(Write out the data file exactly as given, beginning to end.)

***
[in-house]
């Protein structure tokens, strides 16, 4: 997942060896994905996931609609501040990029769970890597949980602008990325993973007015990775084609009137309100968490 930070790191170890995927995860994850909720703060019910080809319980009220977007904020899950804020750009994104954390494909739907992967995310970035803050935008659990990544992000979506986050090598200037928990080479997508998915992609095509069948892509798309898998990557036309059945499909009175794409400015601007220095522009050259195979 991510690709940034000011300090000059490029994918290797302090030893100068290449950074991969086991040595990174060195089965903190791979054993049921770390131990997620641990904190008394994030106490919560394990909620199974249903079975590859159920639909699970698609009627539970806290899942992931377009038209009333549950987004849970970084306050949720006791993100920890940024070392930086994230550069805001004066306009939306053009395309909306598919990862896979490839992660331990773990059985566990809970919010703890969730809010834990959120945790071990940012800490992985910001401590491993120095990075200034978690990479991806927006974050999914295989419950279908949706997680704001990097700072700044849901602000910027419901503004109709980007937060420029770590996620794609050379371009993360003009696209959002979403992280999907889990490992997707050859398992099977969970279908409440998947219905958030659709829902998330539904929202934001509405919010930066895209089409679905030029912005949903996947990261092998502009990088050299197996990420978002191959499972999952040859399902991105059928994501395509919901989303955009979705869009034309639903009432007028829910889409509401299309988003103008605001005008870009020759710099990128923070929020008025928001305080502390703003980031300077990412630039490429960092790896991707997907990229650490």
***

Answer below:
[in-house]
């Protein structure tokens, strides 16, 4: 997942060896994905996931609609501040990029769970890597949980602008990325993973007015990775084609009137309100968490 930070790191170890995927995860994850909720703060019910080809319980009220977007904020899950804020750009994104954390494909739907992967995310970035803050935008659990990544992000979506986050090598200037928990080479997508998915992609095509069948892509798309898998990557036309059945499909009175794409400015601007220095522009050259195979 991510690709940034000011300090000059490029994918290797302090030893100068290449950074991969086991040595990174060195089965903190791979054993049921770390131990997620641990904190008394994030106490919560394990909620199974249903079975590859159920639909699970698609009627539970806290899942992931377009038209009333549950987004849970970084306050949720006791993100920890940024070392930086994230550069805001004066306009939306053009395309909306598919990862896979490839992660331990773990059985566990809970919010703890969730809010834990959120945790071990940012800490992985910001401590491993120095990075200034978690990479991806927006974050999914295989419950279908949706997680704001990097700072700044849901602000910027419901503004109709980007937060420029770590996620794609050379371009993360003009696209959002979403992280999907889990490992997707050859398992099977969970279908409440998947219905958030659709829902998330539904929202934001509405919010930066895209089409679905030029912005949903996947990261092998502009990088050299197996990420978002191959499972999952040859399902991105059928994501395509919901989303955009979705869009034309639903009432007028829910889409509401299309988003103008605001005008870009020759710099990128923070929020008025928001305080502390703003980031300077990412630039490429960092790896991707997907990229650490």